Presentation on theme: "R EADY FOR T AKE -O FF : P REPARING T EENS WITH ADHD/LD FOR C OLLEGE Theresa E. Laurie Maitland PhD, Coordinator The Learning Center’s Academic Success."— Presentation transcript:
R EADY FOR T AKE -O FF : P REPARING T EENS WITH ADHD/LD FOR C OLLEGE Theresa E. Laurie Maitland PhD, Coordinator The Learning Center’s Academic Success Program for Student with LD/ADHD University of North Carolina at Chapel Hill
W E WILL DISCUSS : College experiences of students with LD/ADHD Factors that may lead to transition challenges How adults might be part of the problem How adults can become part of the solution How to better prepare teens with ADHD/LD for college transition
GOOD NEWS FOR COLLEGE STUDENTS WITH ADHD/LD Number has mushroomed in recent years Tenfold increase since the late 1970s More than doubled since the 1990s; from 1% to 2.4% Make up the largest percentage of disabled students on 4 year college campuses 4%-6% of college population References: ETS, 2007, NCES, 2000, Henderson, 2001, McKee, T. 2008
NOT SO GOOD NEWS FOR COLLEGE STUDENTS WITH ADHD/LD … A fraction (47%) of students enrolled in LD classes go on to a postsecondary setting 15.9% of these students attend 4 year colleges Postsecondary attendance rates for disabled students is nearly 20% less than non-disabled peers References: (NLTS2, 2009)
HARD TRUTH FOR ALL STUDENTS: GETTING INTO COLLEGE IS ONLY HALF THE BATTLE … National Statistics : Five years after starting college: Non-disabled students : 55%-64% were still enrolled or had graduated Disabled : 52% were still enrolled or had graduated Graduation from postsecondary setting has a significant impact on adult life References: NCES, 1999, 2000 and 2003, U.S. Census Bureau, 2002; Porter, 2002); Tagayuna et. Al., 2005
MORE GOOD NEWS FOR COLLEGE STUDENTS WITH ADHD/LD… They may graduate at the same rate as their non-disabled peers if they access support. Vogel and Adelman (1990, 2000) Vogel et al. (1998, 1999). Dawson College in Canada (Jorgenson et al., 2003)
MORE NOT SO GOOD NEWS ABOUT COLLEGE STUDENTS WITH DISABILITIES… Only a third (1/3) of the college students who received special education services in high school sought formal accommodations in college Not all of these student used available resources References: Newman et al. (2009) NLTS2
MORE NOT SO GOOD NEWS FOR ALL COLLEGE STUDENTS… 50% of college students may need to seek help for emotional/social issues This fall’s college freshmen reported all time lows for emotional health; 48.1% did not rate emotional health as good/above average References: Kadison, R., and DiGeronimo, T. (2004). ; Sieben, L. (2011).
WHAT WE KNOW ABOUT THE EXPERIENCES OF COLLEGE STUDENTS WITH ADHD/LD… They are likely to : Have lower grade point averages Be placed on probation more often Take longer to graduate Graduate at even lower rates than students with other disabilities Struggle more with necessary coping and self management skills References: Barkley, Murphy, & Fischer, 2007; D’Amico, personal communication, January 29, 2008; Heiligenstein, Guenther, Levey, Savino, & Fulwiler, 1999; Murray, Goldstein, Nourse, & Edgar, 2000; National Center for Education Statistics, 2003; Newman, Wagner, Cameto, & Knokey, 2009; Rabiner, Anastopoulos, Costello, Hoyle, & Swartzwelder, 2008; Reaser et al. 2007; Vogel & Adelman, 1990a, 1990b, 2000; Vogel et al., 1998; Vogel, Leyser, Wyland, & Brulle, 1999; Wagner, Newman, Cameto, Garza, & Levine, 2005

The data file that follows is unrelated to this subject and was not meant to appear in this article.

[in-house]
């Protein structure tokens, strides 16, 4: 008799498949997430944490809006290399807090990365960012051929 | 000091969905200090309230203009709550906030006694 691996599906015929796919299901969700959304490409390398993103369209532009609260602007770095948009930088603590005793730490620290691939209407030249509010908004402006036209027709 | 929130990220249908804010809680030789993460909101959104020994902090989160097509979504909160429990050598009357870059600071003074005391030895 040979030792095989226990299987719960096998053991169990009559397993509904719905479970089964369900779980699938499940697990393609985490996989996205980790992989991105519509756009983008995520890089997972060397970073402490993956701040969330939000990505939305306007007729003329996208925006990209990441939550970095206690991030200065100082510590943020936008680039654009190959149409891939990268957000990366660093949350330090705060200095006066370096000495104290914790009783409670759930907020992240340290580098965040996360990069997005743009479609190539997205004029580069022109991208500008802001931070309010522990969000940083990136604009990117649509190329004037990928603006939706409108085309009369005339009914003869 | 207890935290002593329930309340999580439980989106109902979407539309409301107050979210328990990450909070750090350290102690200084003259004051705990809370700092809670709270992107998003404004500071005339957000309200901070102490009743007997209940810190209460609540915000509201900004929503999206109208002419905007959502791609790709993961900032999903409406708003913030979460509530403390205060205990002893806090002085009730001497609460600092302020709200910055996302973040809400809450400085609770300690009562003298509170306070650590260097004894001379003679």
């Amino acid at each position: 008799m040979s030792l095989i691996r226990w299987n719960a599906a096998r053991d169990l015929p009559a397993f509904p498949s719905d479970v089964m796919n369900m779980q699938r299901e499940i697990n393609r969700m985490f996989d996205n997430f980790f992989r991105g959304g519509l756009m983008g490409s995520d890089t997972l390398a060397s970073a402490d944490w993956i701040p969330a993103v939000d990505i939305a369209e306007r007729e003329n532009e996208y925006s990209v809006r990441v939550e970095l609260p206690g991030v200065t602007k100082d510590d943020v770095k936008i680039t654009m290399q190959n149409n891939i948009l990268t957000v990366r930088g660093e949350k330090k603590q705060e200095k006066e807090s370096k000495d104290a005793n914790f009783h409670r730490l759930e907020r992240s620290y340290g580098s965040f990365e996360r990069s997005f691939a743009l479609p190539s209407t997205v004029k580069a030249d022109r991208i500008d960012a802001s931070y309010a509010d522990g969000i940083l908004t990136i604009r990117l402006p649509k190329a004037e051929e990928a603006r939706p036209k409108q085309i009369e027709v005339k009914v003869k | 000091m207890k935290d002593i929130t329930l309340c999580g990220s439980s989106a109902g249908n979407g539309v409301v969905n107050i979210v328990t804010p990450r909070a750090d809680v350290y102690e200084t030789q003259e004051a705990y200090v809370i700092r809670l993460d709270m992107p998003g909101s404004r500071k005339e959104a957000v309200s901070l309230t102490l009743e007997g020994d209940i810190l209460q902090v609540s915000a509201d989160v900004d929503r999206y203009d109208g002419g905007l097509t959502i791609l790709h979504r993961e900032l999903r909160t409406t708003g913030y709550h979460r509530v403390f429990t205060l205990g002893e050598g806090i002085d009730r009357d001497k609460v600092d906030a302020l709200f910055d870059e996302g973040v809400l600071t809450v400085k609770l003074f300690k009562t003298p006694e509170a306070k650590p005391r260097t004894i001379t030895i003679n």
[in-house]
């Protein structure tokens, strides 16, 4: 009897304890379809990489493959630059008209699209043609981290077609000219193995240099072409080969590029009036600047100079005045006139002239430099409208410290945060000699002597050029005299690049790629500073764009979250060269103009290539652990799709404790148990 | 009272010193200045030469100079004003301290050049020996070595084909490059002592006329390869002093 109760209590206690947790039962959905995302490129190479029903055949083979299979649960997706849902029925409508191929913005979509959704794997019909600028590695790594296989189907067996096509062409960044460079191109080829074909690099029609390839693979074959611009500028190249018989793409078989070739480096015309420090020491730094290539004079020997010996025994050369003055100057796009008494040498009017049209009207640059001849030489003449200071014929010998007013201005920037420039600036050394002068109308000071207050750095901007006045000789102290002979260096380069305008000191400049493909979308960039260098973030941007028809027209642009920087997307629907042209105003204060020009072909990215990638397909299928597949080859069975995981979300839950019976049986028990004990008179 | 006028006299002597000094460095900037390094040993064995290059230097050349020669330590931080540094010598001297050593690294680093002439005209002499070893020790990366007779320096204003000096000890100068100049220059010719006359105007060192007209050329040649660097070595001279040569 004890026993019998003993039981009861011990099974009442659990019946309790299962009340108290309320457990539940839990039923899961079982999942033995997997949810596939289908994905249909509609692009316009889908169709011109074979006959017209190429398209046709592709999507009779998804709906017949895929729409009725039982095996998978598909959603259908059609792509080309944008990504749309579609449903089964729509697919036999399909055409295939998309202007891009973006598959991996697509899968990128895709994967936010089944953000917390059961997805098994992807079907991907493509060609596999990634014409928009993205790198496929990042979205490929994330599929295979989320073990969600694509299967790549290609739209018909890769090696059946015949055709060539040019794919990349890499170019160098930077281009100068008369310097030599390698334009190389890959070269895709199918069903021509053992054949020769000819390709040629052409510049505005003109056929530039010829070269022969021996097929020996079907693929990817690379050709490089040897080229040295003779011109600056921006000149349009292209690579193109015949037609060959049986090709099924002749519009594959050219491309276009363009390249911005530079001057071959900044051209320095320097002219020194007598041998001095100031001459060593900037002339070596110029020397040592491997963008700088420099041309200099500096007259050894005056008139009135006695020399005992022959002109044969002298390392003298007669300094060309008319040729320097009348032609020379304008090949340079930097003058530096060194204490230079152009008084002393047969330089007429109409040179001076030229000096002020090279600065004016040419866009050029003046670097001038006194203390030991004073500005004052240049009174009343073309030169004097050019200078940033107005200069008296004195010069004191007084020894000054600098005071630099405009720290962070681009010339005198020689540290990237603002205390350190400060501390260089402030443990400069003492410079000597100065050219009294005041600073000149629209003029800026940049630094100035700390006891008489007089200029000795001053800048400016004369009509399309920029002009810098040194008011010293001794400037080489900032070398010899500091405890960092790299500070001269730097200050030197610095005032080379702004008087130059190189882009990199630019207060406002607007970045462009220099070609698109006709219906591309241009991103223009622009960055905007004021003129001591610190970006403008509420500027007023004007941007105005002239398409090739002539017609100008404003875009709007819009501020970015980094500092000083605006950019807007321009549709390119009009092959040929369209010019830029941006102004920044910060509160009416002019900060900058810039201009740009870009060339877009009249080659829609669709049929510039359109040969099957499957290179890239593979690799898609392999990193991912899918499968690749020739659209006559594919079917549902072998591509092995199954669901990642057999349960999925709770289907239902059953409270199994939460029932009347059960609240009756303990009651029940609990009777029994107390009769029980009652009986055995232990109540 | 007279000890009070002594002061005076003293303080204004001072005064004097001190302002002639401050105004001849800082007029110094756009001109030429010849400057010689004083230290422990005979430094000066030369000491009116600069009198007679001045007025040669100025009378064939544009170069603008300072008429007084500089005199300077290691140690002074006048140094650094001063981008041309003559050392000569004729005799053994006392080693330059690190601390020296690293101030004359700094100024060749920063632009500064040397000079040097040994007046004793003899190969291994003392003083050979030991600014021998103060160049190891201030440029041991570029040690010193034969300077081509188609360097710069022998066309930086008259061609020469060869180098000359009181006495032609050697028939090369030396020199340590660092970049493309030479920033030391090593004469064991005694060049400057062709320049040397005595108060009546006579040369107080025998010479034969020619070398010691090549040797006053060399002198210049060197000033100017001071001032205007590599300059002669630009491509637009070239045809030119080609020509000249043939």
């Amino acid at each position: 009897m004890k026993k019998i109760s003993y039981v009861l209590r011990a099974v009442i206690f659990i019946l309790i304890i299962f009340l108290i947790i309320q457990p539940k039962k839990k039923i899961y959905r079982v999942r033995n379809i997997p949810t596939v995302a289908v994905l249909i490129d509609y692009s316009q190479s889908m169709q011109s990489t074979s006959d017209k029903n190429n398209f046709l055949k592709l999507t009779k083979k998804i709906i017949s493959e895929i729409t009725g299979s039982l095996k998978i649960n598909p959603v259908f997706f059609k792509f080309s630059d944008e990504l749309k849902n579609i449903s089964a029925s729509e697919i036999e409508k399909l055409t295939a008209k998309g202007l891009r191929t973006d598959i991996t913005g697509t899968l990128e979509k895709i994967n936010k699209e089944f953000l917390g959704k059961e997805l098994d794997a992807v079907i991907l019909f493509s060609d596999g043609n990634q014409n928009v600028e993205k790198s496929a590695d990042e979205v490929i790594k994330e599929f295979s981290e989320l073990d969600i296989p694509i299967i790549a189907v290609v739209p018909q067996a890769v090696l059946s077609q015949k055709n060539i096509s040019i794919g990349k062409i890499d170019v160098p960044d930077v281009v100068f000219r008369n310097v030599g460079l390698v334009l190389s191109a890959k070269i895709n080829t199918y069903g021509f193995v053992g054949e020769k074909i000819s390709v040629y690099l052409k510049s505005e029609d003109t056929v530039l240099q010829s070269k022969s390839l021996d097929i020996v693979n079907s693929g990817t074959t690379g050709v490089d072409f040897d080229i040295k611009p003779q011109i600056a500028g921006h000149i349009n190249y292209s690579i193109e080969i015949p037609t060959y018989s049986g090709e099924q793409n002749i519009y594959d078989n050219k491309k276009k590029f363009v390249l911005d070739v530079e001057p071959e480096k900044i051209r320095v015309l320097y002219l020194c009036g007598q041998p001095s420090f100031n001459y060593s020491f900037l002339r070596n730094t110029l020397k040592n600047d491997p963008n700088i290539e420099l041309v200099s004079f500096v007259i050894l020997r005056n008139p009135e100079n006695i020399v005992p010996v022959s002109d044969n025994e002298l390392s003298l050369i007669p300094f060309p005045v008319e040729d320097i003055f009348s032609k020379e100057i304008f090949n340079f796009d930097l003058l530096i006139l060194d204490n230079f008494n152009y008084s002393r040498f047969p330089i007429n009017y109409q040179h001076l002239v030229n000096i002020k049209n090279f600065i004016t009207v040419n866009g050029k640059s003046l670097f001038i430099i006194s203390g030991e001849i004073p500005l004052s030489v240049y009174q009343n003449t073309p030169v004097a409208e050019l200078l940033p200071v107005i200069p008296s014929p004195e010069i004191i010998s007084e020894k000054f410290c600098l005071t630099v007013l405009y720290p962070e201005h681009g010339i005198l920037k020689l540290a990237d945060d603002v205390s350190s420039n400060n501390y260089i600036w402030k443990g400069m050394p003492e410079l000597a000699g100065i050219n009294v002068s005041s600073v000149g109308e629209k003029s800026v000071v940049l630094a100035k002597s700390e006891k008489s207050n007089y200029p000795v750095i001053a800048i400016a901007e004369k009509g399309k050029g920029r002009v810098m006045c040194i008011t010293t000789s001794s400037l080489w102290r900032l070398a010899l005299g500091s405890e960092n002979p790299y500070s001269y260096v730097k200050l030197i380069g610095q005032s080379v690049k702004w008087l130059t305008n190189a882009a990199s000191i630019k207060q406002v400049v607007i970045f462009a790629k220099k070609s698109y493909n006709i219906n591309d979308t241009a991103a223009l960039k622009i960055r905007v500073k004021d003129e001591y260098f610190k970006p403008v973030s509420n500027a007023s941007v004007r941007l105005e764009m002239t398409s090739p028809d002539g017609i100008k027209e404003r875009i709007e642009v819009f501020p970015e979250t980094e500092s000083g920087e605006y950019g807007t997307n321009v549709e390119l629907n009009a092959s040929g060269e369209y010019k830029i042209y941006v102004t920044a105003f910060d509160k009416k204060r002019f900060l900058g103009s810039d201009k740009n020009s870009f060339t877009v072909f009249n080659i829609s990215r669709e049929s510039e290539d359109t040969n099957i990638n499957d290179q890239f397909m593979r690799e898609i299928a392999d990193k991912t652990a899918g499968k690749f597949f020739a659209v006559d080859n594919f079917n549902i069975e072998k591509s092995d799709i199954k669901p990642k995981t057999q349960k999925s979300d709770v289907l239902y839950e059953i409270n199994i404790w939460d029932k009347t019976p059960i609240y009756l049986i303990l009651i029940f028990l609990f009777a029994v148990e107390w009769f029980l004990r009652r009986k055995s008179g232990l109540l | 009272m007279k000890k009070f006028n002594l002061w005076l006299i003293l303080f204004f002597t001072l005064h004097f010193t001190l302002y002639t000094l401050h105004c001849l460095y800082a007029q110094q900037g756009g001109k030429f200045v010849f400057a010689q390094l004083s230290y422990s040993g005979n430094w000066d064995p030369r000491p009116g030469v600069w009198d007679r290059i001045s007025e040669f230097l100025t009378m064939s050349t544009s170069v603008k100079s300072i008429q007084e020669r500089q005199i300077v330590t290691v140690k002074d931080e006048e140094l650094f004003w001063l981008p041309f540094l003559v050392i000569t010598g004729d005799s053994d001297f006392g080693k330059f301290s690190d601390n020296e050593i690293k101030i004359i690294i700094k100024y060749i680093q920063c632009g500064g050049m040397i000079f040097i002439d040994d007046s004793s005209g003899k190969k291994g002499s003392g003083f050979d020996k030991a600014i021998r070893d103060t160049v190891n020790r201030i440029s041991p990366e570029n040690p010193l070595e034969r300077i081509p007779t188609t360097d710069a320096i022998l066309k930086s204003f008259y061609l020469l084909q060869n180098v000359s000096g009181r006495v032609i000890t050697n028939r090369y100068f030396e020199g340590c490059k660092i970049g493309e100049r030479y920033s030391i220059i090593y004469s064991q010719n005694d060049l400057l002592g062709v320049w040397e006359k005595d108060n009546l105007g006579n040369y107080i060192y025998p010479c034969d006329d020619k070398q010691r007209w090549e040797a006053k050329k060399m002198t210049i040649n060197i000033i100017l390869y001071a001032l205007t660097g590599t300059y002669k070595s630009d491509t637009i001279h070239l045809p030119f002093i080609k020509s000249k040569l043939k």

THE EXPERTS SPEAK Survey 26 students How challenging was your transition to college? 87% somewhat to very challenging. 13% rated it not very challenging Why not challenging? Rigorous demands in high school, practiced advocating, parents slowly let go Why Challenging? Not ready for self advocacy and demands for life management, increased academic expectations. Trouble accepting differences/disability
THE EXPERTS SPEAK How has your disability impacted your adjustment to college ?
W HY IS THE TRANSITION TO COLLEGE CHALLENGING ? College life is dramatically different than high school. Total freedom/responsibility No adults The academic expectations are more challenging than those in high school. These differences are at odds with the common problems students diagnosed with ADHD/LD have. Different laws/services
THE EXPERTS SPEAK Advice for parents
THE EXPERTS SPEAK Advice for educators
THE EXPERTS SPEAK Advice for teens
W HAT CAN WE DO ? Individual interactions: o Assess our expectations and ways of responding o Are we part of the problem ? Within our families and schools: Increase expectations to match what college life will expect Develop strategic plans to promote readiness Raise awareness of differences between high school and college
T RANSITION REQUIRES ADULTS TO RESPOND IN NEW WAYS Traditional roles: o Authority, Teacher, Fixer, Protector, Director, Advocate o May limit growth in executive functioning and self determination skills o Can be enabling for teens Deliberately adopt new roles : o A coaching, advising or mentoring approach o Targeted to promote executive functioning skills: self understanding, problem solving and decision making o Will be empowering
A C OACHING A PPROACH Features of coaching vs. traditional roles Partnership; teen pilots, adults as co-pilots Teens are the experts; in charge View teens as “naturally, creative, resourceful” View failure/struggles/ challenges as opportunities for growth Adults aren’t “in the game” stay on the sidelines;
C OACHING S KILLS Explicitly design the goals, the plan including the adult’s role in it: Ask open ended question, that promote reflection; model thinking process Listen and summarize or acknowledge feelings-not fixing or solving Offer suggestions with no attachment Allow consequences to happen, learn from them Accountability